This one can be programmed with using a simple terminal program and works even with USB-to-serial converters. No special software tool support is needed since it works even with the old Hyperterminal program. It uses a PIC18F4550, 74HC4040, 3 transistors, and some passive components.
 

alphamule

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EPROM Burners/Programmers/Writers

Commercially Available Designs


The easiest solution if you want an all-in-one programmer that supports practically everything is to just get a Willems one. There aren't a lot of commercial programmers below $100 that are that complete. The SIVAVA "PCB50" is actually based on a revision 3.0 board, oddly enough. Be sure also to check this out, for modifications. There are links to many companies that sell these, here. Note that some boards have more/less features than others so shop around on those links.

The EZoFlash programmer is a much simpler design. Their support forum is nice and both the EZoFlash and Willems variations. This is the way to go if you're wanting to make your own and prefer the easy way. Software is already made, and the hardware is debugged since so many people have dealt with them in the forums.

An Epromer-5 is also popular. It's kind of basic compared to Willems programmers but looks well-made. Not to be confused with the EPROMr2 which is an abandoned DIY programmer.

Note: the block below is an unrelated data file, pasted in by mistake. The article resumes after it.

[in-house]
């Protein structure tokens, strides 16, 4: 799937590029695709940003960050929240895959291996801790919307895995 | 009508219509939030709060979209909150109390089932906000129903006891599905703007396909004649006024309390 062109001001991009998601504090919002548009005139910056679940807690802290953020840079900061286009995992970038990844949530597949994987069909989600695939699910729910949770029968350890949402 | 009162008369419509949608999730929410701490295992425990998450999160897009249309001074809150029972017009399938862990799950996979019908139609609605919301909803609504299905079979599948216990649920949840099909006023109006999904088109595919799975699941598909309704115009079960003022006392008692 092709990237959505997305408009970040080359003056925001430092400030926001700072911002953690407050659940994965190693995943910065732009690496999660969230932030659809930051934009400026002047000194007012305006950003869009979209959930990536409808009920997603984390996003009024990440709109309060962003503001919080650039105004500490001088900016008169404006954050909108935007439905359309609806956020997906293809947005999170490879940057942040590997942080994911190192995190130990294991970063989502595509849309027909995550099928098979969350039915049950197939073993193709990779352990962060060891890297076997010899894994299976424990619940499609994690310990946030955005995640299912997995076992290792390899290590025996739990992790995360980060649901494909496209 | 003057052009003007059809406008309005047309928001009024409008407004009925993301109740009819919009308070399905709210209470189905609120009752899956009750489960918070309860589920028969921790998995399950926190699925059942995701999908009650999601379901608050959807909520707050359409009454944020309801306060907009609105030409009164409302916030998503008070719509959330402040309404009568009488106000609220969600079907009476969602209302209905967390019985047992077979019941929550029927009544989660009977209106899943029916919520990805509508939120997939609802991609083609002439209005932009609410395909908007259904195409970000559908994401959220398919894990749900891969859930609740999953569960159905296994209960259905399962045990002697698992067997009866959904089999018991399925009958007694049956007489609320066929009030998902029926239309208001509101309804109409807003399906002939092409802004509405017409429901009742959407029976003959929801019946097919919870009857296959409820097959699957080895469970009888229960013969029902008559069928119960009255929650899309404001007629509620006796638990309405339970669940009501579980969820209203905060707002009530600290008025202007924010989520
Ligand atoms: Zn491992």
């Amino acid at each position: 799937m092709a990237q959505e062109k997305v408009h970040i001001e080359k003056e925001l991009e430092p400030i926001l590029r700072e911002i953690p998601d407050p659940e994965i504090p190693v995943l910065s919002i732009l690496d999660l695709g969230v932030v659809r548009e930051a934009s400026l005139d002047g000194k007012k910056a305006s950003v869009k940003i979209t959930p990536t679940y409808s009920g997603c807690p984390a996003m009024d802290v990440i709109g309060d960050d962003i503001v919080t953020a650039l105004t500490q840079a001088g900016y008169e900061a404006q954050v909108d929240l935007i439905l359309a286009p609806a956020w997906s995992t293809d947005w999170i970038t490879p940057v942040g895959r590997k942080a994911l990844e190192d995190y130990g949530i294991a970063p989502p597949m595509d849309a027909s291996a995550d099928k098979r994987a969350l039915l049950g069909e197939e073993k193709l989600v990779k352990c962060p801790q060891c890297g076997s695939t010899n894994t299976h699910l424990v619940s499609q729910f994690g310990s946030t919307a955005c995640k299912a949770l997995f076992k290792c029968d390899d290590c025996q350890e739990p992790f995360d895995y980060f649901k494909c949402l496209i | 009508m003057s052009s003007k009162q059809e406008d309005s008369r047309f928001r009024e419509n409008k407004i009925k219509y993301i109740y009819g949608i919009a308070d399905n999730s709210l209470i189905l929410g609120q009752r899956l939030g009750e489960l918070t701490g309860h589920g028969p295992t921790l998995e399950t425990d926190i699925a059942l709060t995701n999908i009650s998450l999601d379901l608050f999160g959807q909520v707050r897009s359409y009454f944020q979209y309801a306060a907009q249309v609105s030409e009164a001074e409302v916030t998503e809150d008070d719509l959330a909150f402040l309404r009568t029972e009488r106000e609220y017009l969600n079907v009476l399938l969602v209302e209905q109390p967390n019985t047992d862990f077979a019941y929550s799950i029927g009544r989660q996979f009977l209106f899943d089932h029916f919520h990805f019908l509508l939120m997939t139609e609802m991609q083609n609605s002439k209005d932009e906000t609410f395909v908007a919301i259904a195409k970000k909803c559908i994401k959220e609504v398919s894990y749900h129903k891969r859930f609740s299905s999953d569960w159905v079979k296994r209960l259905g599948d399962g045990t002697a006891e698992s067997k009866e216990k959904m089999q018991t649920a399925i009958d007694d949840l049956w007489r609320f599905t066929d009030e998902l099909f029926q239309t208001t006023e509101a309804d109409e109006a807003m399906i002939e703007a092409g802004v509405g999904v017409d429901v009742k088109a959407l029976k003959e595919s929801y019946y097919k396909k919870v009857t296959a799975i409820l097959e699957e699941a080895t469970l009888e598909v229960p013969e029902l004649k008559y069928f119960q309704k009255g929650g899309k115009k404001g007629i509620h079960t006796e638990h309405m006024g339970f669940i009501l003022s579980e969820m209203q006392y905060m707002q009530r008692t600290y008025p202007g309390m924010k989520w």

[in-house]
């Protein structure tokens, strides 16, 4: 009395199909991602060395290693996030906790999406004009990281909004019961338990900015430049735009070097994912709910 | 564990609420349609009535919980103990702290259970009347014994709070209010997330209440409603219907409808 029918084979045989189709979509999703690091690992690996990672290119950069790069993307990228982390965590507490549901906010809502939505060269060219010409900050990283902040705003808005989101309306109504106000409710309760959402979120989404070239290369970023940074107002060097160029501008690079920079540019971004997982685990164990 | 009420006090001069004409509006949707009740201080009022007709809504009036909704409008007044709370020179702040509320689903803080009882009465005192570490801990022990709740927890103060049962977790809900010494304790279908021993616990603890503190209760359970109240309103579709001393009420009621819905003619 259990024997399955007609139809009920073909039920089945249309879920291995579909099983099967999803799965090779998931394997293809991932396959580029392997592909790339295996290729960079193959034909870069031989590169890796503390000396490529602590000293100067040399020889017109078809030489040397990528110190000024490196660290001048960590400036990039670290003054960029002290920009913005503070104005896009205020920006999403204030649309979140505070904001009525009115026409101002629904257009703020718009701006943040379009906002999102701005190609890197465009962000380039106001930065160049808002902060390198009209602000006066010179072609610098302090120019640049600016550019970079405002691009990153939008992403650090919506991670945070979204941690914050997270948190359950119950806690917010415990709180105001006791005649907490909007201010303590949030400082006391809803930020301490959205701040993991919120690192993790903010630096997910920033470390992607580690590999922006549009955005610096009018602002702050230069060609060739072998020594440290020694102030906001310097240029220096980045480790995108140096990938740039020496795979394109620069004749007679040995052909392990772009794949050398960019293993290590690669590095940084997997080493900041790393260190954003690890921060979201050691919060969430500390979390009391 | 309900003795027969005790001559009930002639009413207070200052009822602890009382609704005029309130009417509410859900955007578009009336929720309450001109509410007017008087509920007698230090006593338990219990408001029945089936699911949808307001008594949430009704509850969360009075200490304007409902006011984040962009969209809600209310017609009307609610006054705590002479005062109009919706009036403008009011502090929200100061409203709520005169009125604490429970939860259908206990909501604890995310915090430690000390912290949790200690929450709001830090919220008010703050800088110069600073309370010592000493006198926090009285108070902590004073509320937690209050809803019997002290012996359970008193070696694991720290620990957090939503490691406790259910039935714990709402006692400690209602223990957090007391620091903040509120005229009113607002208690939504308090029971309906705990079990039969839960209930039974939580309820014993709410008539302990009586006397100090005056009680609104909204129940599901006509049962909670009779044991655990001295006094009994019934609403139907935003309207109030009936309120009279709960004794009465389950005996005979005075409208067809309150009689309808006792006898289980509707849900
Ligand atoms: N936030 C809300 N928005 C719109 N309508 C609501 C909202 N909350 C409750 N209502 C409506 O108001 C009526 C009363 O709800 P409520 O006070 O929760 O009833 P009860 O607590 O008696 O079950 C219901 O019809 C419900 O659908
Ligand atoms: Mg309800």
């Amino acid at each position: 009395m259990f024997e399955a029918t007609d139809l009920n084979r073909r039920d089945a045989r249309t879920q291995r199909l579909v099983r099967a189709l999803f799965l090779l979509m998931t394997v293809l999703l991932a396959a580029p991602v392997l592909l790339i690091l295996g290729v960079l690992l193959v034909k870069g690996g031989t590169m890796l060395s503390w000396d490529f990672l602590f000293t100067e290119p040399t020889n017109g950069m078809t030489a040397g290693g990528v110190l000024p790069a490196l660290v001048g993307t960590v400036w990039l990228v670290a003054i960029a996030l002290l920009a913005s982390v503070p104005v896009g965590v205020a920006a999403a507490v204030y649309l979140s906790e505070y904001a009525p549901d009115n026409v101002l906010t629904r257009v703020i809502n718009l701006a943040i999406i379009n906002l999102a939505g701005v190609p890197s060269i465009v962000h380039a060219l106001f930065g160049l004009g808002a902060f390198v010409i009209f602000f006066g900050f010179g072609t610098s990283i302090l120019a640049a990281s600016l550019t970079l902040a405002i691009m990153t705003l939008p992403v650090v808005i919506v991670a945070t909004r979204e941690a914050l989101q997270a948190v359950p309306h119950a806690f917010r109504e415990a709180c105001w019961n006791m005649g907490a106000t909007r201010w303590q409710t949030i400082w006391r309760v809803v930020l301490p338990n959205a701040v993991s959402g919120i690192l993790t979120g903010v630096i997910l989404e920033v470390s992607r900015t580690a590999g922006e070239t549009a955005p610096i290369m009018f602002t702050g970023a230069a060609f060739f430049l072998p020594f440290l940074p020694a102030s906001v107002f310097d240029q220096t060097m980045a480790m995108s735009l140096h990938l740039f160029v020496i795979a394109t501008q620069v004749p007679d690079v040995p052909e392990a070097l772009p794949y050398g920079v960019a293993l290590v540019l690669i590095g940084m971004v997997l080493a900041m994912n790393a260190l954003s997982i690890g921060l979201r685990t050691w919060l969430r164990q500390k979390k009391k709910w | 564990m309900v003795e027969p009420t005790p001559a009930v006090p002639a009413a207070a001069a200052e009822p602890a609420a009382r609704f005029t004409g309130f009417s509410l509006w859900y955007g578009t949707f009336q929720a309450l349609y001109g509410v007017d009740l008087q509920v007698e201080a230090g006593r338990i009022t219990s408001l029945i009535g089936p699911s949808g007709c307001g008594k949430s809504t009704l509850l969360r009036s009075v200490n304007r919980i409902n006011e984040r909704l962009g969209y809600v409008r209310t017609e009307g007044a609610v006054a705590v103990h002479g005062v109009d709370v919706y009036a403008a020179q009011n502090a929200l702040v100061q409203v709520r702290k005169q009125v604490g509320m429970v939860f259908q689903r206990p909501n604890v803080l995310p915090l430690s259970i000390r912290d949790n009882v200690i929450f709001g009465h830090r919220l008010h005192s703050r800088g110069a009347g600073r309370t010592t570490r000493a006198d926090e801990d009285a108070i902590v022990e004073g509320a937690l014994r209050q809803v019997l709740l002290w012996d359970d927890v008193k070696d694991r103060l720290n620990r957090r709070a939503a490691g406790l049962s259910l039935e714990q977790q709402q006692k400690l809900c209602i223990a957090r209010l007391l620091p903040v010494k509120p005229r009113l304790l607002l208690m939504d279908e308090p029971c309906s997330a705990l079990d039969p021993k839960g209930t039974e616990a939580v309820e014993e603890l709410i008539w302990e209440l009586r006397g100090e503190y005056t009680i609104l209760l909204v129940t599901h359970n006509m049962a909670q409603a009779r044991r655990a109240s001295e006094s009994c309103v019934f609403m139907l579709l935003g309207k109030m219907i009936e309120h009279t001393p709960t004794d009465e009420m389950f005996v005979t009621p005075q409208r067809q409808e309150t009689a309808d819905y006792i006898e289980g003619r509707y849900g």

Even if companies quit making these popular ones, you can just follow the schematics in the next section. The following are other designs that I've found while scouring the Internet. You can also build one of these if you prefer.

Parallel Port Designs


I'm thinking of making one of the Parallel-port ones for my own use since I just got a PCI-based Parallel (ECP/EPP) port off of eBay. You can not use USB-to-Parallel adapters for parallel-based programmers! You might get away with substituting 74HC4040 chips in place of 4040 chis but I don't recommend them as people have had problems sometimes. Besides the schematics of the Willems-based programmers, there's some simpler designs that I'm posting for hobbyists.

This design is very simple and only needs 2 4040's, 2 transistors, 2 voltage regulators, and some passive components. This is recommended.

This design is very similar and amazingly enough is a wire-wrapped design(LOL at the pretty/ugly photo of the finished board on there :D ). 2 4040s, 5 transistors, and some passive components. The site has some other good information.